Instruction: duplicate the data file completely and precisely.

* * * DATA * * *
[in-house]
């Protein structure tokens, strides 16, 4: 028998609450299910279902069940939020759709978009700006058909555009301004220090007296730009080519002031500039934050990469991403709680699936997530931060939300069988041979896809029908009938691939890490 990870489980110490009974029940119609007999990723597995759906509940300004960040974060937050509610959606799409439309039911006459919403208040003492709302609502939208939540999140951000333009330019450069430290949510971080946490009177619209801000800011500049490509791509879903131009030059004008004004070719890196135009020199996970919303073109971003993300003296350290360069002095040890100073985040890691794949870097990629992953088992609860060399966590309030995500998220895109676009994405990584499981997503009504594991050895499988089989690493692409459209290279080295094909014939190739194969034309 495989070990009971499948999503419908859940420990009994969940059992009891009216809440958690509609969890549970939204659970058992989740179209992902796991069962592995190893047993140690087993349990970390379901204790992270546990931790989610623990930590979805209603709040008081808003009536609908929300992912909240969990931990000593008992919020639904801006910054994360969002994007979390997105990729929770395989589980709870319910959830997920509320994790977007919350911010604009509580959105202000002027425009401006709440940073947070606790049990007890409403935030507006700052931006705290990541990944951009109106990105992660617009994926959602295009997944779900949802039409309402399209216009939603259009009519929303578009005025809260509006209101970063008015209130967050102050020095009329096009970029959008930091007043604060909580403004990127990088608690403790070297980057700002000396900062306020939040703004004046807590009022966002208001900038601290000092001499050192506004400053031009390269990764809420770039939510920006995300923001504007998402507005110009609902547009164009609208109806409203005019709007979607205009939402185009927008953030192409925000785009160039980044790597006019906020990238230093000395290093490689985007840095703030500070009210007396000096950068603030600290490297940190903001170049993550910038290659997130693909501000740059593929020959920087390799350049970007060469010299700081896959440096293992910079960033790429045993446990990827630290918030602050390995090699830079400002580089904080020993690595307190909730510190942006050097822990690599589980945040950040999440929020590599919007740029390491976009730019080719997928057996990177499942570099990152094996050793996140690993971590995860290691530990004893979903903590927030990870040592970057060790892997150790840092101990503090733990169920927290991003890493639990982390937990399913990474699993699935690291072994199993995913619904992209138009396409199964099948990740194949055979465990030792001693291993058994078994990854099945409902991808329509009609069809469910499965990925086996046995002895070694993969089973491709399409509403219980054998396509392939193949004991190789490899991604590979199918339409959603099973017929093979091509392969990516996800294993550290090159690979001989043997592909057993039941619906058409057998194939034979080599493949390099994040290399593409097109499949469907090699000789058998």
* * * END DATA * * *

[in-house]
């Protein structure tokens, strides 16, 4: 028998609450299910279902069940939020759709978009700006058909555009301004220090007296730009080519002031500039934050990469991403709680699936997530931060939300069988041979896809029908009938691939890490 990870489980110490009974029940119609007999990723597995759906509940300004960040974060937050509610959606799409439309039911006459919403208040003492709302609502939208939540999140951000333009330019450069430290949510971080946490009177619209801000800011500049490509791509879903131009030059004008004004070719890196135009020199996970919303073109971003993300003296350290360069002095040890100073985040890691794949870097990629992953088992609860060399966590309030995500998220895109676009994405990584499981997503009504594991050895499988089989690493692409459209290279080295094909014939190739194969034309 495989070990009971499948999503419908859940420990009994969940059992009891009216809440958690509609969890549970939204659970058992989740179209992902796991069962592995190893047993140690087993349990970390379901204790992270546990931790989610623990930590979805209603709040008081808003009536609908929300992912909240969990931990000593008992919020639904801006910054994360969002994007979390997105990729929770395989589980709870319910959830997920509320994790977007919350911010604009509580959105202000002027425009401006709440940073947070606790049990007890409403935030507006700052931006705290990541990944951009109106990105992660617009994926959602295009997944779900949802039409309402399209216009939603259009009519929303578009005025809260509006209101970063008015209130967050102050020095009329096009970029959008930091007043604060909580403004990127990088608690403790070297980057700002000396900062306020939040703004004046807590009022966002208001900038601290000092001499050192506004400053031009390269990764809420770039939510920006995300923001504007998402507005110009609902547009164009609208109806409203005019709007979607205009939402185009927008953030192409925000785009160039980044790597006019906020990238230093000395290093490689985007840095703030500070009210007396000096950068603030600290490297940190903001170049993550910038290659997130693909501000740059593929020959920087390799350049970007060469010299700081896959440096293992910079960033790429045993446990990827630290918030602050390995090699830079400002580089904080020993690595307190909730510190942006050097822990690599589980945040950040999440929020590599919007740029390491976009730019080719997928057996990177499942570099990152094996050793996140690993971590995860290691530990004893979903903590927030990870040592970057060790892997150790840092101990503090733990169920927290991003890493639990982390937990399913990474699993699935690291072994199993995913619904992209138009396409199964099948990740194949055979465990030792001693291993058994078994990854099945409902991808329509009609069809469910499965990925086996046995002895070694993969089973491709399409509403219980054998396509392939193949004991190789490899991604590979199918339409959603099973017929093979091509392969990516996800294993550290090159690979001989043997592909057993039941619906058409057998194939034979080599493949390099994040290399593409097109499949469907090699000789058998």